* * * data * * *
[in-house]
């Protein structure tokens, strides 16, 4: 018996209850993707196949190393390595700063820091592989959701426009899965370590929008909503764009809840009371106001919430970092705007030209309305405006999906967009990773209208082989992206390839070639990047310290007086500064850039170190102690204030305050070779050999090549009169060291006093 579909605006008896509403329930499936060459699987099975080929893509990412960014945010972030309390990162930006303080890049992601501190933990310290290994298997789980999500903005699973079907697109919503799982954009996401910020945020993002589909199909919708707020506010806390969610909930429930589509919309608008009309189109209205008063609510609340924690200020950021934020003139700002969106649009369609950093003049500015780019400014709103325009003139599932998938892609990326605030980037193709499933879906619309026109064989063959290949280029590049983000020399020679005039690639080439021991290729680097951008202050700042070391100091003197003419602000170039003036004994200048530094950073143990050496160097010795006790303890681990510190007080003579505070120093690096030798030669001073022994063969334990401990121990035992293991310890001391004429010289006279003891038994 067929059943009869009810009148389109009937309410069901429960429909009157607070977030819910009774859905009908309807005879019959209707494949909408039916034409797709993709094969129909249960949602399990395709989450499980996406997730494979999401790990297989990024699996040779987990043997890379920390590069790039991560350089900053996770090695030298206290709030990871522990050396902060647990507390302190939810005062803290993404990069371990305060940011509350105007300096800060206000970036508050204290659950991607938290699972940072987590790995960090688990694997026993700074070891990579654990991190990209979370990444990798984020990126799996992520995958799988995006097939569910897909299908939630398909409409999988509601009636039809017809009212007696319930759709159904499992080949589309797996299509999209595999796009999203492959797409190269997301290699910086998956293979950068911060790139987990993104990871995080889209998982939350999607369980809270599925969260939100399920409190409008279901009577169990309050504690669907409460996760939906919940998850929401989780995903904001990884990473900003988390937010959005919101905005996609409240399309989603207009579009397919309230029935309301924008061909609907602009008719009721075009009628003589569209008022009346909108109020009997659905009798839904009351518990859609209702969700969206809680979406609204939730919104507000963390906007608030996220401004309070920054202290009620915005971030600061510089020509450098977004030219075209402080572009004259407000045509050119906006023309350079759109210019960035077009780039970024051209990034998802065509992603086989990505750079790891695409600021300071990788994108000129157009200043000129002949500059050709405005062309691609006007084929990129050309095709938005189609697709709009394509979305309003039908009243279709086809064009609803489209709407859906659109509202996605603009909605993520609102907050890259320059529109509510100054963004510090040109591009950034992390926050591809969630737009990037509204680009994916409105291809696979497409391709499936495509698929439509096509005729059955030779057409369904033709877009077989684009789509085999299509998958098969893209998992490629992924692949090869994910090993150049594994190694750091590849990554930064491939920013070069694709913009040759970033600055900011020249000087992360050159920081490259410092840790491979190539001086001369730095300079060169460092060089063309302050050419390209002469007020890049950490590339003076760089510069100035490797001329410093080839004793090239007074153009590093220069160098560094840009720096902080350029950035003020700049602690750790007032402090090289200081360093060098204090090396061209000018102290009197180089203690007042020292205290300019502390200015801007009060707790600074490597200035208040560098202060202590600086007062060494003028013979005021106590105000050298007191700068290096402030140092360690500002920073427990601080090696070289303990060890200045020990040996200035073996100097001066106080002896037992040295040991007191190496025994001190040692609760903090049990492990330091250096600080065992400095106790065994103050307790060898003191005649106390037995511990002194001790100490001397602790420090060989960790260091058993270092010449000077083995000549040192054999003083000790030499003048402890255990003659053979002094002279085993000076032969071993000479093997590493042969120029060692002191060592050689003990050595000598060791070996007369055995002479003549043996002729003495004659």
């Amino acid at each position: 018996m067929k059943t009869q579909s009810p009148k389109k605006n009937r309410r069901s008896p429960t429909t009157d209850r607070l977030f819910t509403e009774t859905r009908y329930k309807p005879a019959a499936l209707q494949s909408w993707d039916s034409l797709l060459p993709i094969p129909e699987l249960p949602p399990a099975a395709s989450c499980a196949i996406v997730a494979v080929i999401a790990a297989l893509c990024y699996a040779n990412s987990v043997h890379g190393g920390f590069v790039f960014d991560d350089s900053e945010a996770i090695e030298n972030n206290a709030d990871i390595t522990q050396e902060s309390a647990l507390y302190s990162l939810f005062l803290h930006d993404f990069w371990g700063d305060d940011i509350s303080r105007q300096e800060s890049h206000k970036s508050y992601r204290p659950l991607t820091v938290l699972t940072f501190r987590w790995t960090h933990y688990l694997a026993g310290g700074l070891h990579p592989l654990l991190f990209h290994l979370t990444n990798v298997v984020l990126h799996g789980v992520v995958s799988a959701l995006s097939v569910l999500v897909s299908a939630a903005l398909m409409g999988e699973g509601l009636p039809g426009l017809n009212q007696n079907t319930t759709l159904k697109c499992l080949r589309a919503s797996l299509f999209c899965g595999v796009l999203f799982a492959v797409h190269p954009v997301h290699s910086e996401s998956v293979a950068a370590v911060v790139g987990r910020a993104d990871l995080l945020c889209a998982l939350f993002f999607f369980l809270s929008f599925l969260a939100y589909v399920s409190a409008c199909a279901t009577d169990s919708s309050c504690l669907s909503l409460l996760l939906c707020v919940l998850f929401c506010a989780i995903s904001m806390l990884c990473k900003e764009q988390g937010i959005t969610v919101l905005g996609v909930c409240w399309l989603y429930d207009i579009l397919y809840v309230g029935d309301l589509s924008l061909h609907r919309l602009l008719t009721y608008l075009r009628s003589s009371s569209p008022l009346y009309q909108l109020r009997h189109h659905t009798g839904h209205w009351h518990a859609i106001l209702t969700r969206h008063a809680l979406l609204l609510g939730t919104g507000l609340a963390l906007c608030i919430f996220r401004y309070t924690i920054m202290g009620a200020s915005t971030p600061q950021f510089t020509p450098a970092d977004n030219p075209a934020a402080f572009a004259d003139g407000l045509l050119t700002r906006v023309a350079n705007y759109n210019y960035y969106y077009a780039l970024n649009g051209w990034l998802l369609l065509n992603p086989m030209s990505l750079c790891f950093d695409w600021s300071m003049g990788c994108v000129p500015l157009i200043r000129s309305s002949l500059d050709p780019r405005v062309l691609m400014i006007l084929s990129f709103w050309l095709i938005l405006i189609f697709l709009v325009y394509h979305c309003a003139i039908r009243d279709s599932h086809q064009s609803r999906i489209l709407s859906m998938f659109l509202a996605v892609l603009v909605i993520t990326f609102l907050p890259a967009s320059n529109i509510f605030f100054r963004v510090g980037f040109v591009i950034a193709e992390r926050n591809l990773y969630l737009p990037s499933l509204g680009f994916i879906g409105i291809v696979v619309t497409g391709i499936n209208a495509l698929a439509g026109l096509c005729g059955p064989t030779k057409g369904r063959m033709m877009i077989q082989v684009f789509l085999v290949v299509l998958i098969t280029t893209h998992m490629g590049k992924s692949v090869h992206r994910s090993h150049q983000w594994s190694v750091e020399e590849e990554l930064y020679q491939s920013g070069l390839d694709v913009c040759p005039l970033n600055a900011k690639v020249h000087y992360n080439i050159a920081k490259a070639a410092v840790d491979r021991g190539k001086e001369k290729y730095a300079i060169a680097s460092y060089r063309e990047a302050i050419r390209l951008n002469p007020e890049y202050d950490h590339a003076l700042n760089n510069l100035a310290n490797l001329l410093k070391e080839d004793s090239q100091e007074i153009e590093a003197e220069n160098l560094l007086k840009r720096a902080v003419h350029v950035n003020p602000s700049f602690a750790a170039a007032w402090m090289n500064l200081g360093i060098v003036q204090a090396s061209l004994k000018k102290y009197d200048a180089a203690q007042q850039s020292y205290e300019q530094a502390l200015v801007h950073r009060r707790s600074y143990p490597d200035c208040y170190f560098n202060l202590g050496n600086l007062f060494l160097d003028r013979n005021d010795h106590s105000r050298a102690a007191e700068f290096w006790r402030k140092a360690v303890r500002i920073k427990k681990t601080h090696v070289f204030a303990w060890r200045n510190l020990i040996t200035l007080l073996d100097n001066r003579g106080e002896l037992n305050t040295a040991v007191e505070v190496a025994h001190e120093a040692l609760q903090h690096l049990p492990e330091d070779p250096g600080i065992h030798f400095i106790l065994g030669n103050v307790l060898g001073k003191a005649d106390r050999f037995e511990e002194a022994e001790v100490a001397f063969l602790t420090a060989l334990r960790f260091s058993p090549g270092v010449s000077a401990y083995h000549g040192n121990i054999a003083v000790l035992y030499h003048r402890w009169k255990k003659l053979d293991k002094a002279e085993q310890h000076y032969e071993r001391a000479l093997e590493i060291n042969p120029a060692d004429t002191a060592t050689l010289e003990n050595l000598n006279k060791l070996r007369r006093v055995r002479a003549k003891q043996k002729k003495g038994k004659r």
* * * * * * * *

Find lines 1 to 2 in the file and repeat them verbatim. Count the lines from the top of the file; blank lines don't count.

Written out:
[in-house]
């Protein structure tokens, strides 16, 4: 018996209850993707196949190393390595700063820091592989959701426009899965370590929008909503764009809840009371106001919430970092705007030209309305405006999906967009990773209208082989992206390839070639990047310290007086500064850039170190102690204030305050070779050999090549009169060291006093 579909605006008896509403329930499936060459699987099975080929893509990412960014945010972030309390990162930006303080890049992601501190933990310290290994298997789980999500903005699973079907697109919503799982954009996401910020945020993002589909199909919708707020506010806390969610909930429930589509919309608008009309189109209205008063609510609340924690200020950021934020003139700002969106649009369609950093003049500015780019400014709103325009003139599932998938892609990326605030980037193709499933879906619309026109064989063959290949280029590049983000020399020679005039690639080439021991290729680097951008202050700042070391100091003197003419602000170039003036004994200048530094950073143990050496160097010795006790303890681990510190007080003579505070120093690096030798030669001073022994063969334990401990121990035992293991310890001391004429010289006279003891038994 067929059943009869009810009148389109009937309410069901429960429909009157607070977030819910009774859905009908309807005879019959209707494949909408039916034409797709993709094969129909249960949602399990395709989450499980996406997730494979999401790990297989990024699996040779987990043997890379920390590069790039991560350089900053996770090695030298206290709030990871522990050396902060647990507390302190939810005062803290993404990069371990305060940011509350105007300096800060206000970036508050204290659950991607938290699972940072987590790995960090688990694997026993700074070891990579654990991190990209979370990444990798984020990126799996992520995958799988995006097939569910897909299908939630398909409409999988509601009636039809017809009212007696319930759709159904499992080949589309797996299509999209595999796009999203492959797409190269997301290699910086998956293979950068911060790139987990993104990871995080889209998982939350999607369980809270599925969260939100399920409190409008279901009577169990309050504690669907409460996760939906919940998850929401989780995903904001990884990473900003988390937010959005919101905005996609409240399309989603207009579009397919309230029935309301924008061909609907602009008719009721075009009628003589569209008022009346909108109020009997659905009798839904009351518990859609209702969700969206809680979406609204939730919104507000963390906007608030996220401004309070920054202290009620915005971030600061510089020509450098977004030219075209402080572009004259407000045509050119906006023309350079759109210019960035077009780039970024051209990034998802065509992603086989990505750079790891695409600021300071990788994108000129157009200043000129002949500059050709405005062309691609006007084929990129050309095709938005189609697709709009394509979305309003039908009243279709086809064009609803489209709407859906659109509202996605603009909605993520609102907050890259320059529109509510100054963004510090040109591009950034992390926050591809969630737009990037509204680009994916409105291809696979497409391709499936495509698929439509096509005729059955030779057409369904033709877009077989684009789509085999299509998958098969893209998992490629992924692949090869994910090993150049594994190694750091590849990554930064491939920013070069694709913009040759970033600055900011020249000087992360050159920081490259410092840790491979190539001086001369730095300079060169460092060089063309302050050419390209002469007020890049950490590339003076760089510069100035490797001329410093080839004793090239007074153009590093220069160098560094840009720096902080350029950035003020700049602690750790007032402090090289200081360093060098204090090396061209000018102290009197180089203690007042020292205290300019502390200015801007009060707790600074490597200035208040560098202060202590600086007062060494003028013979005021106590105000050298007191700068290096402030140092360690500002920073427990601080090696070289303990060890200045020990040996200035073996100097001066106080002896037992040295040991007191190496025994001190040692609760903090049990492990330091250096600080065992400095106790065994103050307790060898003191005649106390037995511990002194001790100490001397602790420090060989960790260091058993270092010449000077083995000549040192054999003083000790030499003048402890255990003659053979002094002279085993000076032969071993000479093997590493042969120029060692002191060592050689003990050595000598060791070996007369055995002479003549043996002729003495004659």